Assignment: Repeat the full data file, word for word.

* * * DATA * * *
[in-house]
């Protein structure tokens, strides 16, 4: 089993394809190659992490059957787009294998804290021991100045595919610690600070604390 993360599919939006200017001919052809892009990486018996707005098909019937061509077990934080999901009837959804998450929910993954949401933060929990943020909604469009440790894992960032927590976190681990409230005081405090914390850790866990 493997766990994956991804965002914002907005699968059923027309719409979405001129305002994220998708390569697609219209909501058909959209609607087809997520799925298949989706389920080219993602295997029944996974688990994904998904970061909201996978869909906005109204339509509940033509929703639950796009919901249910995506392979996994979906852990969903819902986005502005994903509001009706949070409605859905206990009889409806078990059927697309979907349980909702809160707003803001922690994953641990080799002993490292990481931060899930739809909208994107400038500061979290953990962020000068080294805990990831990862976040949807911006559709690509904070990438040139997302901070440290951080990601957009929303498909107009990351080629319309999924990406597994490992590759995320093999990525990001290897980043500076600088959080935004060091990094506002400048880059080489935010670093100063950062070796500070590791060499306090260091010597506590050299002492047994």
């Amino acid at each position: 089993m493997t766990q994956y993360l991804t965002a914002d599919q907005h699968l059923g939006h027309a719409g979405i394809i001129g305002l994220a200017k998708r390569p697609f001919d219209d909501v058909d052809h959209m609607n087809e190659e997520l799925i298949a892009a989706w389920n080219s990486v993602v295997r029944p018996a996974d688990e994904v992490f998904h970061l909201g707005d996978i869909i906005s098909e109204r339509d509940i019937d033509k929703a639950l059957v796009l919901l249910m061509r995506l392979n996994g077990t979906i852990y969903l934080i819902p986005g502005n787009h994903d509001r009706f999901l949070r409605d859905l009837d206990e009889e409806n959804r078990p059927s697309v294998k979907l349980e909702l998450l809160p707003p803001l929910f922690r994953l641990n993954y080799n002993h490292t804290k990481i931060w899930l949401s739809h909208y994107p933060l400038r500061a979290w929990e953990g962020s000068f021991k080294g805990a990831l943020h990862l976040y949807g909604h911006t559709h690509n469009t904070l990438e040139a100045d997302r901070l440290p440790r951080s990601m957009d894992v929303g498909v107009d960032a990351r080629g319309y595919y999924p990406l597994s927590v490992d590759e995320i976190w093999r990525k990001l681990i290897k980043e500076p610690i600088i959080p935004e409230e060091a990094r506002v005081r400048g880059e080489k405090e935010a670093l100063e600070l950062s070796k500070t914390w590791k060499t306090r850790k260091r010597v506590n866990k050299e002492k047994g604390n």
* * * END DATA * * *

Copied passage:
[in-house]
């Protein structure tokens, strides 16, 4: 089993394809190659992490059957787009294998804290021991100045595919610690600070604390 993360599919939006200017001919052809892009990486018996707005098909019937061509077990934080999901009837959804998450929910993954949401933060929990943020909604469009440790894992960032927590976190681990409230005081405090914390850790866990 493997766990994956991804965002914002907005699968059923027309719409979405001129305002994220998708390569697609219209909501058909959209609607087809997520799925298949989706389920080219993602295997029944996974688990994904998904970061909201996978869909906005109204339509509940033509929703639950796009919901249910995506392979996994979906852990969903819902986005502005994903509001009706949070409605859905206990009889409806078990059927697309979907349980909702809160707003803001922690994953641990080799002993490292990481931060899930739809909208994107400038500061979290953990962020000068080294805990990831990862976040949807911006559709690509904070990438040139997302901070440290951080990601957009929303498909107009990351080629319309999924990406597994490992590759995320093999990525990001290897980043500076600088959080935004060091990094506002400048880059080489935010670093100063950062070796500070590791060499306090260091010597506590050299002492047994």
């Amino acid at each position: 089993m493997t766990q994956y993360l991804t965002a914002d599919q907005h699968l059923g939006h027309a719409g979405i394809i001129g305002l994220a200017k998708r390569p697609f001919d219209d909501v058909d052809h959209m609607n087809e190659e997520l799925i298949a892009a989706w389920n080219s990486v993602v295997r029944p018996a996974d688990e994904v992490f998904h970061l909201g707005d996978i869909i906005s098909e109204r339509d509940i019937d033509k929703a639950l059957v796009l919901l249910m061509r995506l392979n996994g077990t979906i852990y969903l934080i819902p986005g502005n787009h994903d509001r009706f999901l949070r409605d859905l009837d206990e009889e409806n959804r078990p059927s697309v294998k979907l349980e909702l998450l809160p707003p803001l929910f922690r994953l641990n993954y080799n002993h490292t804290k990481i931060w899930l949401s739809h909208y994107p933060l400038r500061a979290w929990e953990g962020s000068f021991k080294g805990a990831l943020h990862l976040y949807g909604h911006t559709h690509n469009t904070l990438e040139a100045d997302r901070l440290p440790r951080s990601m957009d894992v929303g498909v107009d960032a990351r080629g319309y595919y999924p990406l597994s927590v490992d590759e995320i976190w093999r990525k990001l681990i290897k980043e500076p610690i600088i959080p935004e409230e060091a990094r506002v005081r400048g880059e080489k405090e935010a670093l100063e600070l950062s070796k500070t914390w590791k060499t306090r850790k260091r010597v506590n866990k050299e002492k047994g604390n």